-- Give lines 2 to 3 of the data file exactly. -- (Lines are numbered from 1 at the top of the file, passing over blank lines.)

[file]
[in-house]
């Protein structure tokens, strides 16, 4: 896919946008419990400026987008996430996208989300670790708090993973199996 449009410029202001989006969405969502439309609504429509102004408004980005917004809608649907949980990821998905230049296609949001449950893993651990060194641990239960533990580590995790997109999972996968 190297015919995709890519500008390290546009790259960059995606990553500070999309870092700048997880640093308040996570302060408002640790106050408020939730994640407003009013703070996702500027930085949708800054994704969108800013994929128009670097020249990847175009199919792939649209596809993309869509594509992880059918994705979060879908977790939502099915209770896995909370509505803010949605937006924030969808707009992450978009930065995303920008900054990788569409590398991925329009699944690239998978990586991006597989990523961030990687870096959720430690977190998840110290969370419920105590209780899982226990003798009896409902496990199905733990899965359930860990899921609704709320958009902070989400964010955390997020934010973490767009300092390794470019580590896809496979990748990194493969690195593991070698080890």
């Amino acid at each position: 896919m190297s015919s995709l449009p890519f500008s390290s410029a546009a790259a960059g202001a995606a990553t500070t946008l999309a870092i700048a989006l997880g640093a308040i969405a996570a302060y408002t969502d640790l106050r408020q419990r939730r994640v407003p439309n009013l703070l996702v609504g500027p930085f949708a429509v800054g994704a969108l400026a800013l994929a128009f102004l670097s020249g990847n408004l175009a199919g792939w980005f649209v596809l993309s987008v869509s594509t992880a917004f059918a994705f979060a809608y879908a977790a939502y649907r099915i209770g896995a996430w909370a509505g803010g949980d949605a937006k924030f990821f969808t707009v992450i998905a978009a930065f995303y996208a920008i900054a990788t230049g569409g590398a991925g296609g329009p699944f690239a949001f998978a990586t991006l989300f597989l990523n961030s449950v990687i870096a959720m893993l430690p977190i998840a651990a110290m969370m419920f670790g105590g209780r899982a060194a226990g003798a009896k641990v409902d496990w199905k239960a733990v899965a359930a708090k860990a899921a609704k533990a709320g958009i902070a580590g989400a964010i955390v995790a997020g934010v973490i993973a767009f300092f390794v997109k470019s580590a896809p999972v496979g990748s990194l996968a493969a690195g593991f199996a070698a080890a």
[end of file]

């Protein structure tokens, strides 16, 4: 896919946008419990400026987008996430996208989300670790708090993973199996 449009410029202001989006969405969502439309609504429509102004408004980005917004809608649907949980990821998905230049296609949001449950893993651990060194641990239960533990580590995790997109999972996968 190297015919995709890519500008390290546009790259960059995606990553500070999309870092700048997880640093308040996570302060408002640790106050408020939730994640407003009013703070996702500027930085949708800054994704969108800013994929128009670097020249990847175009199919792939649209596809993309869509594509992880059918994705979060879908977790939502099915209770896995909370509505803010949605937006924030969808707009992450978009930065995303920008900054990788569409590398991925329009699944690239998978990586991006597989990523961030990687870096959720430690977190998840110290969370419920105590209780899982226990003798009896409902496990199905733990899965359930860990899921609704709320958009902070989400964010955390997020934010973490767009300092390794470019580590896809496979990748990194493969690195593991070698080890």
């Amino acid at each position: 896919m190297s015919s995709l449009p890519f500008s390290s410029a546009a790259a960059g202001a995606a990553t500070t946008l999309a870092i700048a989006l997880g640093a308040i969405a996570a302060y408002t969502d640790l106050r408020q419990r939730r994640v407003p439309n009013l703070l996702v609504g500027p930085f949708a429509v800054g994704a969108l400026a800013l994929a128009f102004l670097s020249g990847n408004l175009a199919g792939w980005f649209v596809l993309s987008v869509s594509t992880a917004f059918a994705f979060a809608y879908a977790a939502y649907r099915i209770g896995a996430w909370a509505g803010g949980d949605a937006k924030f990821f969808t707009v992450i998905a978009a930065f995303y996208a920008i900054a990788t230049g569409g590398a991925g296609g329009p699944f690239a949001f998978a990586t991006l989300f597989l990523n961030s449950v990687i870096a959720m893993l430690p977190i998840a651990a110290m969370m419920f670790g105590g209780r899982a060194a226990g003798a009896k641990v409902d496990w199905k239960a733990v899965a359930a708090k860990a899921a609704k533990a709320g958009i902070a580590g989400a964010i955390v995790a997020g934010v973490i993973a767009f300092f390794v997109k470019s580590a896809p999972v496979g990748s990194l996968a493969a690195g593991f199996a070698a080890a």